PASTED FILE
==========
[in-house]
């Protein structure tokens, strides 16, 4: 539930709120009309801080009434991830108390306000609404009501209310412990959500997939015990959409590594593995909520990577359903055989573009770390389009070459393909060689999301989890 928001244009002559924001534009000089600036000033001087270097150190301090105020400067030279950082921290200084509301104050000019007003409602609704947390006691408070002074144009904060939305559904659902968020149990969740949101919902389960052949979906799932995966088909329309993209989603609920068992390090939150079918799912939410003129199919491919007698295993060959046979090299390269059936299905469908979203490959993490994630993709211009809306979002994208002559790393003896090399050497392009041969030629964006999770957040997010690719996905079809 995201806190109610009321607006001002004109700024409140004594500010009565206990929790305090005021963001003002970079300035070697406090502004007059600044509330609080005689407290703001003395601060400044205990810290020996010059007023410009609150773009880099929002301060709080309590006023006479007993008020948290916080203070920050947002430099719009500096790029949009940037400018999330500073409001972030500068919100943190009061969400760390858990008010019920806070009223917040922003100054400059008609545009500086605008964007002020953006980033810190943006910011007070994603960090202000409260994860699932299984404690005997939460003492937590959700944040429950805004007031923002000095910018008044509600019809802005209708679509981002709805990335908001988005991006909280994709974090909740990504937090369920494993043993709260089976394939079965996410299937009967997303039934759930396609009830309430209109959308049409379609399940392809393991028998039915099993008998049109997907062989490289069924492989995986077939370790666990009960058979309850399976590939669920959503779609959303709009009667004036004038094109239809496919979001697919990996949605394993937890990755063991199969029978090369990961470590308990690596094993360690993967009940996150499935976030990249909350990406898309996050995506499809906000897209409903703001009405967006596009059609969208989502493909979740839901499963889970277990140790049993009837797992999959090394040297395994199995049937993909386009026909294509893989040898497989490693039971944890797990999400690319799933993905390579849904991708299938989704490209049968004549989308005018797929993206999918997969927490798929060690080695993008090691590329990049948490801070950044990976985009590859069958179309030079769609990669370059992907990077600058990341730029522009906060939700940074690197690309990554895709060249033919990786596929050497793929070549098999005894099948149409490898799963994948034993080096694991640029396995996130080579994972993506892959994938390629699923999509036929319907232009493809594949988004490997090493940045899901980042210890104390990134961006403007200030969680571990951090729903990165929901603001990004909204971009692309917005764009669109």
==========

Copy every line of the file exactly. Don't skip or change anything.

[in-house]
């Protein structure tokens, strides 16, 4: 539930709120009309801080009434991830108390306000609404009501209310412990959500997939015990959409590594593995909520990577359903055989573009770390389009070459393909060689999301989890 928001244009002559924001534009000089600036000033001087270097150190301090105020400067030279950082921290200084509301104050000019007003409602609704947390006691408070002074144009904060939305559904659902968020149990969740949101919902389960052949979906799932995966088909329309993209989603609920068992390090939150079918799912939410003129199919491919007698295993060959046979090299390269059936299905469908979203490959993490994630993709211009809306979002994208002559790393003896090399050497392009041969030629964006999770957040997010690719996905079809 995201806190109610009321607006001002004109700024409140004594500010009565206990929790305090005021963001003002970079300035070697406090502004007059600044509330609080005689407290703001003395601060400044205990810290020996010059007023410009609150773009880099929002301060709080309590006023006479007993008020948290916080203070920050947002430099719009500096790029949009940037400018999330500073409001972030500068919100943190009061969400760390858990008010019920806070009223917040922003100054400059008609545009500086605008964007002020953006980033810190943006910011007070994603960090202000409260994860699932299984404690005997939460003492937590959700944040429950805004007031923002000095910018008044509600019809802005209708679509981002709805990335908001988005991006909280994709974090909740990504937090369920494993043993709260089976394939079965996410299937009967997303039934759930396609009830309430209109959308049409379609399940392809393991028998039915099993008998049109997907062989490289069924492989995986077939370790666990009960058979309850399976590939669920959503779609959303709009009667004036004038094109239809496919979001697919990996949605394993937890990755063991199969029978090369990961470590308990690596094993360690993967009940996150499935976030990249909350990406898309996050995506499809906000897209409903703001009405967006596009059609969208989502493909979740839901499963889970277990140790049993009837797992999959090394040297395994199995049937993909386009026909294509893989040898497989490693039971944890797990999400690319799933993905390579849904991708299938989704490209049968004549989308005018797929993206999918997969927490798929060690080695993008090691590329990049948490801070950044990976985009590859069958179309030079769609990669370059992907990077600058990341730029522009906060939700940074690197690309990554895709060249033919990786596929050497793929070549098999005894099948149409490898799963994948034993080096694991640029396995996130080579994972993506892959994938390629699923999509036929319907232009493809594949988004490997090493940045899901980042210890104390990134961006403007200030969680571990951090729903990165929901603001990004909204971009692309917005764009669109």